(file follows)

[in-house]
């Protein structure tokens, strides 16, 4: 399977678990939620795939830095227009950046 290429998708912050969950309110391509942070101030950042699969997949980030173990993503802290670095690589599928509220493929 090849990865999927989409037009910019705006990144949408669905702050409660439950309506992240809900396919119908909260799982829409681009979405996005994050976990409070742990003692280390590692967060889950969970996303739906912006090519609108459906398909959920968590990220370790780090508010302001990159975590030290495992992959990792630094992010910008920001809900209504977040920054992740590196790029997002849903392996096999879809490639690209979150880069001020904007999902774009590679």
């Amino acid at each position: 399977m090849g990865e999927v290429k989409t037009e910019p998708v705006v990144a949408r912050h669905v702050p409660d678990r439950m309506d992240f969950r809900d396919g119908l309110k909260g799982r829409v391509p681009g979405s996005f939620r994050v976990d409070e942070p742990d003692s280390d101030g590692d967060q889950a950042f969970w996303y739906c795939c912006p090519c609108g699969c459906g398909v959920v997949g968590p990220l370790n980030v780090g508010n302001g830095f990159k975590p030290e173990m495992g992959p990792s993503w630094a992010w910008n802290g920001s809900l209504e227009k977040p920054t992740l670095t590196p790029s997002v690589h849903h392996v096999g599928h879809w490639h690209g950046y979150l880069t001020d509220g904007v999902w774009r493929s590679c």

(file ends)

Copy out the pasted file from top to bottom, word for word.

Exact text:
[in-house]
């Protein structure tokens, strides 16, 4: 399977678990939620795939830095227009950046 290429998708912050969950309110391509942070101030950042699969997949980030173990993503802290670095690589599928509220493929 090849990865999927989409037009910019705006990144949408669905702050409660439950309506992240809900396919119908909260799982829409681009979405996005994050976990409070742990003692280390590692967060889950969970996303739906912006090519609108459906398909959920968590990220370790780090508010302001990159975590030290495992992959990792630094992010910008920001809900209504977040920054992740590196790029997002849903392996096999879809490639690209979150880069001020904007999902774009590679």
């Amino acid at each position: 399977m090849g990865e999927v290429k989409t037009e910019p998708v705006v990144a949408r912050h669905v702050p409660d678990r439950m309506d992240f969950r809900d396919g119908l309110k909260g799982r829409v391509p681009g979405s996005f939620r994050v976990d409070e942070p742990d003692s280390d101030g590692d967060q889950a950042f969970w996303y739906c795939c912006p090519c609108g699969c459906g398909v959920v997949g968590p990220l370790n980030v780090g508010n302001g830095f990159k975590p030290e173990m495992g992959p990792s993503w630094a992010w910008n802290g920001s809900l209504e227009k977040p920054t992740l670095t590196p790029s997002v690589h849903h392996v096999g599928h879809w490639h690209g950046y979150l880069t001020d509220g904007v999902w774009r493929s590679c």